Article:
Removing pin rows…doh! It took me quite some time to figure out a working solution for this problem, so I thought it might be useful to you some day, too.
Some idio^h^h^h^h not so clever person cut off all the pins on one of my DSM860 RAM boards – I probably will never figure out why (may a lightning hit him!). Besides 8 of the pins all other 74 (!) where cut, rendering the ram card non-functional (it’s the memory bus connector).
Here’s a (blurry enlarged) picture of the mess:
I started to desolder some pins from the back-side of the card but soon found out that the solder was too old to be removed the classic way (desolder pump & wick). Also, that pin-row (41×2) was one piece, so I would have to completely remove all the solder before I would be able to pull the part from the card.
After some thinking I came to this solution, which worked quite good:
First you need to cut away the plastic part from the top of the board. I used a very fine and sharp caliper to cut away one pin after the other (i.e. like a single jumper).
While doing so be careful not to cut into the board!
Then pull or push the plastic pieces from the pins, again one after the other – I used a thin knife pushed under the plastic an gently wiggling it over the pin.
When done, it should look like this:
You may spot that some pins are missing already – that’s because my previous desolder tries sometimes seemed to work. Still, I couldn’t avoid that some pins got bent. This is the time for my secret repair tools: Syringe needles!
Second, get two kind of needles: Gauge 18 and 20, that is 0.9mm and 1.2mm, color code yellow and pink. Cut off the tip of the needles and use a rasp to make the edge straight and clean. They should look like this then:
The bigger needle (G20) is just perfect to be completely pushed over a pin which then can be bent into any position without the risk of breaking it off – it works like this:
So straighten all the pins into an upright position. This will be important for the next step!
Now put your board into a vertical position (e.g. fixed by a bench vise or clamped between your inner thighs ;-)), get out your solder iron and the G18 needle – this needle should be just small enough to fit through a pin-hole.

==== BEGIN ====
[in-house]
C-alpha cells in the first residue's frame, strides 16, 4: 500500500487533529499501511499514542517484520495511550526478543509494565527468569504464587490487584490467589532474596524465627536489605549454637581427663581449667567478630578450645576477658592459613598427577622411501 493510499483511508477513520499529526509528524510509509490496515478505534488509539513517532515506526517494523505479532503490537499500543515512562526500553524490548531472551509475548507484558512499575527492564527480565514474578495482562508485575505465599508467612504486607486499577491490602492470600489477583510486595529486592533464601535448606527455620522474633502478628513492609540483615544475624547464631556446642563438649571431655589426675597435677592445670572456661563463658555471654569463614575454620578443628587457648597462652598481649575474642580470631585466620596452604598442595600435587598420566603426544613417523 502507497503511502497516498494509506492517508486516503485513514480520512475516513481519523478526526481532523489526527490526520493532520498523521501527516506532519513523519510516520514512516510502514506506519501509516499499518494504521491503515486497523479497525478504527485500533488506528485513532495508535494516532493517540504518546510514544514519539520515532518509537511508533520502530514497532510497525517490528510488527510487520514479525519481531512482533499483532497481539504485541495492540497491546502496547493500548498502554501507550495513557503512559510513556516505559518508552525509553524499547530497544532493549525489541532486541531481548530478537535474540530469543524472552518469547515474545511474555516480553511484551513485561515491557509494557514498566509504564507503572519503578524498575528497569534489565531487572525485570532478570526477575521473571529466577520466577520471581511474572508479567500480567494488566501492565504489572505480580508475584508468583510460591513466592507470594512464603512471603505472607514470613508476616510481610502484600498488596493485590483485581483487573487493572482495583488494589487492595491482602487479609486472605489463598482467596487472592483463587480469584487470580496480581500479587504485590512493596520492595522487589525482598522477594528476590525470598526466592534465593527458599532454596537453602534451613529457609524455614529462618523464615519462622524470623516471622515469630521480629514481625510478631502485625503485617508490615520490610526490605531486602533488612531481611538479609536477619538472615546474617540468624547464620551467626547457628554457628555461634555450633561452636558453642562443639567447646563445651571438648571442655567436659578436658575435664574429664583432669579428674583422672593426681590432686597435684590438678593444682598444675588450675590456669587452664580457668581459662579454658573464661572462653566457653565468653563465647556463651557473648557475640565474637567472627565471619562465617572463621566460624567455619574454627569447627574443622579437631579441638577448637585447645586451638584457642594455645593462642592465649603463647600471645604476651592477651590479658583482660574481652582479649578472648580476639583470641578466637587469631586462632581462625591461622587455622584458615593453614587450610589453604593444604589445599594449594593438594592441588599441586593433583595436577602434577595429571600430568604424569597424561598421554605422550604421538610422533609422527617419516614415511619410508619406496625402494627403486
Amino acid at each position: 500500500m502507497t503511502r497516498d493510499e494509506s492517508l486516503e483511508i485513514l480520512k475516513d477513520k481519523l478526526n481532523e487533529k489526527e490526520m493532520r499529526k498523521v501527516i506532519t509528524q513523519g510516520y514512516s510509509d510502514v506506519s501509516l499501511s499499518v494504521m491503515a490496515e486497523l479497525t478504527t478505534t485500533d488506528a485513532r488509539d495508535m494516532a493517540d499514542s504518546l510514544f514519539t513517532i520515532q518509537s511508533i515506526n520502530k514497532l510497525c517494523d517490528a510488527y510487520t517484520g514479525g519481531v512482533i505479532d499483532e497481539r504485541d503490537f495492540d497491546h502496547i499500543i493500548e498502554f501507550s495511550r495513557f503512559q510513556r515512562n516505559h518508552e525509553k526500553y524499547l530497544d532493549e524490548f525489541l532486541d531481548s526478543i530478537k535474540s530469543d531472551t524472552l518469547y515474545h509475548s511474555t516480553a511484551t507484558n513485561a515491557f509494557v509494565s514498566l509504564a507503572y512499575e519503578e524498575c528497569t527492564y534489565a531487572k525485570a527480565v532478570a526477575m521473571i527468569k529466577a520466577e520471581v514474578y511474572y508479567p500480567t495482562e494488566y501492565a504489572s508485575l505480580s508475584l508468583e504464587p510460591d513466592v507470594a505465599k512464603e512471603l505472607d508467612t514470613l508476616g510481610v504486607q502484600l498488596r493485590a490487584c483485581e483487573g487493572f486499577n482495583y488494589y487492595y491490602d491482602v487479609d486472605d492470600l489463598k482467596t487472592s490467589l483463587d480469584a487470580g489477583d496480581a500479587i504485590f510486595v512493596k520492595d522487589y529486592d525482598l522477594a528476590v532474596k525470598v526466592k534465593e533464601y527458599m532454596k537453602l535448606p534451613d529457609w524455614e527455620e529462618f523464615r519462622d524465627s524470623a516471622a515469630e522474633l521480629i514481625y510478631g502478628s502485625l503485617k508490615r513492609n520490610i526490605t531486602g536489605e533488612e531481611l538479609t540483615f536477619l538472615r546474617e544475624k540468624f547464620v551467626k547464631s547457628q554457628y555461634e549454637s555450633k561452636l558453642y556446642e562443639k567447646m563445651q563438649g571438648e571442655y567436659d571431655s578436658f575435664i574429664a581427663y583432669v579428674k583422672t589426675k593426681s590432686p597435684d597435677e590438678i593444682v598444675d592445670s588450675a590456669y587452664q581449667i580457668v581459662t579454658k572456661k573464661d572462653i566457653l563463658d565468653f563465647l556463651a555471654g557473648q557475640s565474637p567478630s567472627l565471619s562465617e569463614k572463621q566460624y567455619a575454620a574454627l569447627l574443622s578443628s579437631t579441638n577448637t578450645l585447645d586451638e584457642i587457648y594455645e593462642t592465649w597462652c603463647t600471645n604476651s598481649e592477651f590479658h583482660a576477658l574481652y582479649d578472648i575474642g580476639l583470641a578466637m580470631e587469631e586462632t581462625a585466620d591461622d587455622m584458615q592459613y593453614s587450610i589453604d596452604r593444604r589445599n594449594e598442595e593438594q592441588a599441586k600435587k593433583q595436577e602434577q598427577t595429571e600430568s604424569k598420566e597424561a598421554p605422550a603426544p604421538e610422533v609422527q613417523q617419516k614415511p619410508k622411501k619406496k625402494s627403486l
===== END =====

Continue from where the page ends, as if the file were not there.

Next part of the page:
This is the third and last step. Place the G18 needle over the pin you like to desolder on the back-side of the board like showed here:
From the other side you’re touching the base of the pin with your solder iron. As soon as the solder starts to melt gently push the needle onto the pin.
If everything works like it did for me, you will push the needle through the board, including the solder and the pin you’ve planned to remove!
The great thing with this is that the needle (being made of steel) does not stick to the solder. As soon as the needle got a bit colder, you can easily remove the pin as well as the excess solder from the needle with your fingers!
Now carefully pull back the needle through the board and you should have a nice and clean through-hole in the board. If not, a final cleaning with a desolder-pump or wick should do it.
This needle-trick also works brilliantly with empty pin-holes which got filled with solder. Just place the needle on the pin-hole on one side of the board, heat up the solder on the other side while pushing the needle. Pop! There goes the solder!
As said, this technique worked great for me. All 82 pins got removed, a new pin-row was soldered into place and the card is now working like a charm.
Still, do this at your own risk!
I’m not going to be taken liable for any damage to your board or your health!
If your unsure if you are able to perform this stunt, don’t do it!
Practice with an old scrap board/card before you fiddle with the “real thing”!